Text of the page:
It’s been about a decade since the Mystery Swine Disease moved on to become what the industry now knows as porcine reproductive and respiratory syndrome. While veterinarians, producers, researchers and the like have all made progress in shifting through what does and does not work in preventing, treating and controlling PRRS, it remains an elusive challenge.

Many PRRS-infected herds today are subclinical. “There are many highly productive herds with PRRS,” notes Pat Halbur, Iowa State University veterinary pathologist.

He says that those herds tend to have low-virulent strains of PRRS virus. But diligent management also plays a key role. In such cases, the herd veterinarian and the producer or production manager does a good job of controlling other diseases, maintain excellent pig flow and minimizes environmental stresses.

However, PRRS starts costing a producer a lot of money when the unit faces pig-flow constraints, there’s a highly virulent virus strain in the herd, environmental conditions are less than optimum, or the producer and veterinarian fail to take a whole-herd system management approach. “You control PRRS in the nursery and finisher by controlling it in the sow herd,” says Halbur.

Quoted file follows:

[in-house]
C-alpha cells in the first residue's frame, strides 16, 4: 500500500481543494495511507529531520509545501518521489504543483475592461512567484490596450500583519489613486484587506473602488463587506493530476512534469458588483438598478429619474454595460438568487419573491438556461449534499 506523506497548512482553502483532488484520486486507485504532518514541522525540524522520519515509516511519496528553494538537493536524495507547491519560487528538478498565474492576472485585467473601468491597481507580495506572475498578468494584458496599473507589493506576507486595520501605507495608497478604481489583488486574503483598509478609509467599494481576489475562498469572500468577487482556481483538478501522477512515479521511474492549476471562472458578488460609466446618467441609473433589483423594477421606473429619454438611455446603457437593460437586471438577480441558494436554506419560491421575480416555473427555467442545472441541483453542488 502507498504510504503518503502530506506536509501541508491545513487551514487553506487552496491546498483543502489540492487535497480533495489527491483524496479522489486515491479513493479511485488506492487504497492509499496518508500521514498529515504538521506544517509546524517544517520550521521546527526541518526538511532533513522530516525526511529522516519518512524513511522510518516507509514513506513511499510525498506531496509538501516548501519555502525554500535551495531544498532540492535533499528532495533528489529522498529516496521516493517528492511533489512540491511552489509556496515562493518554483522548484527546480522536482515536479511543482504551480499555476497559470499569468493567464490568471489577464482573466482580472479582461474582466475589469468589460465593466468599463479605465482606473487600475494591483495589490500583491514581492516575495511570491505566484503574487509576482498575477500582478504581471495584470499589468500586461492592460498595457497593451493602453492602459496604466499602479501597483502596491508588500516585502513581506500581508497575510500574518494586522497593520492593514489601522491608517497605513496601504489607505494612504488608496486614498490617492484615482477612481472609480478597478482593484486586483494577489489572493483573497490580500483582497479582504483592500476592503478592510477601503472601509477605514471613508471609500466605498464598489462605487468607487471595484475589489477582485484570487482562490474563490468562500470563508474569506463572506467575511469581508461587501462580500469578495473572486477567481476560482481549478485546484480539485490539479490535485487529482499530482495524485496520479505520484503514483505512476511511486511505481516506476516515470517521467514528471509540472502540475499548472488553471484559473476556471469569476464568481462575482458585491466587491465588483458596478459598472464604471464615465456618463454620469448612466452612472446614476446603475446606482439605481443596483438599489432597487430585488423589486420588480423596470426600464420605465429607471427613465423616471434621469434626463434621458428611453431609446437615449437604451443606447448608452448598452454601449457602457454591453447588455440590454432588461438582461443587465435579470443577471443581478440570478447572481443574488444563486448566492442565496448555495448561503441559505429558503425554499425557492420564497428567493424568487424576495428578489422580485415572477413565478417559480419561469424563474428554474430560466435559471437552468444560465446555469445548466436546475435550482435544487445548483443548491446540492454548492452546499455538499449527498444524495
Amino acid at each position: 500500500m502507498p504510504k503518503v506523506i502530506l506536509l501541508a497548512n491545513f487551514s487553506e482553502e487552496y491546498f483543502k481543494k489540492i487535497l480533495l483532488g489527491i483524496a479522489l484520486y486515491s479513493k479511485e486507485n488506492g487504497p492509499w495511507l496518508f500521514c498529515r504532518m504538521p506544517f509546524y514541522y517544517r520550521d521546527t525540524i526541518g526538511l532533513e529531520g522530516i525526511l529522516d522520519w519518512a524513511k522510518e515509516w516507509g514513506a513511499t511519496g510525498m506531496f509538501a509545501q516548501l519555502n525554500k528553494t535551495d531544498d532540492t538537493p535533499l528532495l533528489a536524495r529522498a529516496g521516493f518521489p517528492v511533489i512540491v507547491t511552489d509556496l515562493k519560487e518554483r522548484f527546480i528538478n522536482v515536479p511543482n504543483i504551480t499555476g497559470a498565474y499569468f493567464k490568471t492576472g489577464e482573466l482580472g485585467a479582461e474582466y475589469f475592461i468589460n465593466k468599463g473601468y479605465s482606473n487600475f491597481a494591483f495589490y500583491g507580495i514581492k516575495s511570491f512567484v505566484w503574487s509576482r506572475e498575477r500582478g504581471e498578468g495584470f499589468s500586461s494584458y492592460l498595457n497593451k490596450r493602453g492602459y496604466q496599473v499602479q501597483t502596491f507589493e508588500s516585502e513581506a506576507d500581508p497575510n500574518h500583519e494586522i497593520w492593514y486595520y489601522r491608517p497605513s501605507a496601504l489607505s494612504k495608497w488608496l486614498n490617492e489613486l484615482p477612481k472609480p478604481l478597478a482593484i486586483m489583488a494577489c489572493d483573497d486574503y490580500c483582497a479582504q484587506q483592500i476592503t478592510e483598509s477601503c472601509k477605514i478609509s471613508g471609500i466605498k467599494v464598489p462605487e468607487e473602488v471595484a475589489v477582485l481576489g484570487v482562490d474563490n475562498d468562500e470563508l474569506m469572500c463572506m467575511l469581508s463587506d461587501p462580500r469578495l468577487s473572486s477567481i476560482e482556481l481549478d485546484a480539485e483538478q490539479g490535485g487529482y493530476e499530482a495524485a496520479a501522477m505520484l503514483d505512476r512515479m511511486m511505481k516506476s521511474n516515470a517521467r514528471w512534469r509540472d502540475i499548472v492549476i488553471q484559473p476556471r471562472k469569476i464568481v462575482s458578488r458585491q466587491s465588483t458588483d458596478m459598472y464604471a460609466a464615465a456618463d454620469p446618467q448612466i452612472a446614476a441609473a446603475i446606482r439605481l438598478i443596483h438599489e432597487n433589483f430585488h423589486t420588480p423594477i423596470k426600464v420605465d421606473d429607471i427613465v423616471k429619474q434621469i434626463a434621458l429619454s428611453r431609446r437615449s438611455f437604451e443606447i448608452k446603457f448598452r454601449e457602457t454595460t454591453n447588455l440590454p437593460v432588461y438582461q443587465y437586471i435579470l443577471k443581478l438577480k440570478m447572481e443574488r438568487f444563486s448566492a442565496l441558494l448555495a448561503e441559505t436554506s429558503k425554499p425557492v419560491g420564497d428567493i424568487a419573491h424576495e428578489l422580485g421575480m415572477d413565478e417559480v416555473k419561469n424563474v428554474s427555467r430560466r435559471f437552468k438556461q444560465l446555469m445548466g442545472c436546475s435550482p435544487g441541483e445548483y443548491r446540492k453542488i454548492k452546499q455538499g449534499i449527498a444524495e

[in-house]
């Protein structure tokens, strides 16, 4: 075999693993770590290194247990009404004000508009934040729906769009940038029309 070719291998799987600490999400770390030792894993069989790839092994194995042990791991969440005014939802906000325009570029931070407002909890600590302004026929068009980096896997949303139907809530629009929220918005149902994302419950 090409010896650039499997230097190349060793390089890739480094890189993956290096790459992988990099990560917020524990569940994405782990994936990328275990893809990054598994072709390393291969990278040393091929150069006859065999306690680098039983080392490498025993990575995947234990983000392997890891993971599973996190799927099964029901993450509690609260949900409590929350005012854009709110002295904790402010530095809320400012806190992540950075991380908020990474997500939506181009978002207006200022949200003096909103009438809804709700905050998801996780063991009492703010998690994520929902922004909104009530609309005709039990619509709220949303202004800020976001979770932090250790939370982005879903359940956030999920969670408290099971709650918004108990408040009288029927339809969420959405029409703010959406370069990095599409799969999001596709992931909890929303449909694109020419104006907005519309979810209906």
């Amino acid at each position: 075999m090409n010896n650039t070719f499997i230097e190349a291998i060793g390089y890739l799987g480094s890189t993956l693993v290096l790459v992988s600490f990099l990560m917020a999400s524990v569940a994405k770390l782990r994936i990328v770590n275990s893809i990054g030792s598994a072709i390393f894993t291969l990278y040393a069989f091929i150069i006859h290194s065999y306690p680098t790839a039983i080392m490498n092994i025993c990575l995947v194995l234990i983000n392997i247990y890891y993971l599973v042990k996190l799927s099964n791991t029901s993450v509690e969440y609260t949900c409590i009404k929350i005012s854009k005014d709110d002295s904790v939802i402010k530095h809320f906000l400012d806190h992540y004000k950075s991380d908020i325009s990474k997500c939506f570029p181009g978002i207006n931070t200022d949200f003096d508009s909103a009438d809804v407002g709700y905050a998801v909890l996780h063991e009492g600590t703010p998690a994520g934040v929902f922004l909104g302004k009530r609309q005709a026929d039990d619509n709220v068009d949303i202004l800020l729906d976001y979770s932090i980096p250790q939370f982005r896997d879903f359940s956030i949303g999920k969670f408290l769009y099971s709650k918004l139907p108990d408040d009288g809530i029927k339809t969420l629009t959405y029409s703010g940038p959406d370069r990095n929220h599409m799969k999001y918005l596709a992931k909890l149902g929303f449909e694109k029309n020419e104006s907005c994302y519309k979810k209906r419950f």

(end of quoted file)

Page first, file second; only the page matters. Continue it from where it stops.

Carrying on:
While a herd can remain productive in spite of PRRS, the cost of an outbreak can be devastating, says Scott Dee, University of Minnesota veterinarian and PRRS expert. He points to studies that have shown a $228-per-sow loss over a one-year period due to PRRS. The culprits were: elevated mortality rates, reduced growth and excessive medication and vaccination costs associated with PRRS.

“Independent research conducted for the Pipestone Veterinary Clinic (in Pipestone, Minn.) placed a $1-million price tag on a sow herd producing 1,200 pigs per week suffering from a PRRS outbreak,” notes Gordon Spronk, veterinarian with the clinic. “Those herds can continue to see effects of the disease for up to eight months or two entire turns of the barn.”